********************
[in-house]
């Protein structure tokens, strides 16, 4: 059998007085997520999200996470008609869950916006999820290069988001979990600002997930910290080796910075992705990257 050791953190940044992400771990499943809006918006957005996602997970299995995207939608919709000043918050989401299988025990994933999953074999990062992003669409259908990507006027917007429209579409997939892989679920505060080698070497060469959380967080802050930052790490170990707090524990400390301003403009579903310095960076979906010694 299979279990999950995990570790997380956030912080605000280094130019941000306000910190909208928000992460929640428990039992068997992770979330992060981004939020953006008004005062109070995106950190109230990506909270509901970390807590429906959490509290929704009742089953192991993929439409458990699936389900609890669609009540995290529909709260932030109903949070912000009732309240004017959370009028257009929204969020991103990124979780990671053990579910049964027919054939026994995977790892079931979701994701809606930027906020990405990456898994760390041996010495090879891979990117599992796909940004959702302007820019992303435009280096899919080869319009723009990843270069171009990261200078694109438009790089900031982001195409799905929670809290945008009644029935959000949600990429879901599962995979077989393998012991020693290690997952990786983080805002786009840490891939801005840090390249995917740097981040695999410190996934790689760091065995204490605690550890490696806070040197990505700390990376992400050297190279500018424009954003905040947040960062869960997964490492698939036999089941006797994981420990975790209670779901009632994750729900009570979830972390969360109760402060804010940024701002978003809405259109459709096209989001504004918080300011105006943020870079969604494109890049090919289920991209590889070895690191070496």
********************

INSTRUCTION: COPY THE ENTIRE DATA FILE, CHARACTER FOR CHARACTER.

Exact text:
[in-house]
């Protein structure tokens, strides 16, 4: 059998007085997520999200996470008609869950916006999820290069988001979990600002997930910290080796910075992705990257 050791953190940044992400771990499943809006918006957005996602997970299995995207939608919709000043918050989401299988025990994933999953074999990062992003669409259908990507006027917007429209579409997939892989679920505060080698070497060469959380967080802050930052790490170990707090524990400390301003403009579903310095960076979906010694 299979279990999950995990570790997380956030912080605000280094130019941000306000910190909208928000992460929640428990039992068997992770979330992060981004939020953006008004005062109070995106950190109230990506909270509901970390807590429906959490509290929704009742089953192991993929439409458990699936389900609890669609009540995290529909709260932030109903949070912000009732309240004017959370009028257009929204969020991103990124979780990671053990579910049964027919054939026994995977790892079931979701994701809606930027906020990405990456898994760390041996010495090879891979990117599992796909940004959702302007820019992303435009280096899919080869319009723009990843270069171009990261200078694109438009790089900031982001195409799905929670809290945008009644029935959000949600990429879901599962995979077989393998012991020693290690997952990786983080805002786009840490891939801005840090390249995917740097981040695999410190996934790689760091065995204490605690550890490696806070040197990505700390990376992400050297190279500018424009954003905040947040960062869960997964490492698939036999089941006797994981420990975790209670779901009632994750729900009570979830972390969360109760402060804010940024701002978003809405259109459709096209989001504004918080300011105006943020870079969604494109890049090919289920991209590889070895690191070496």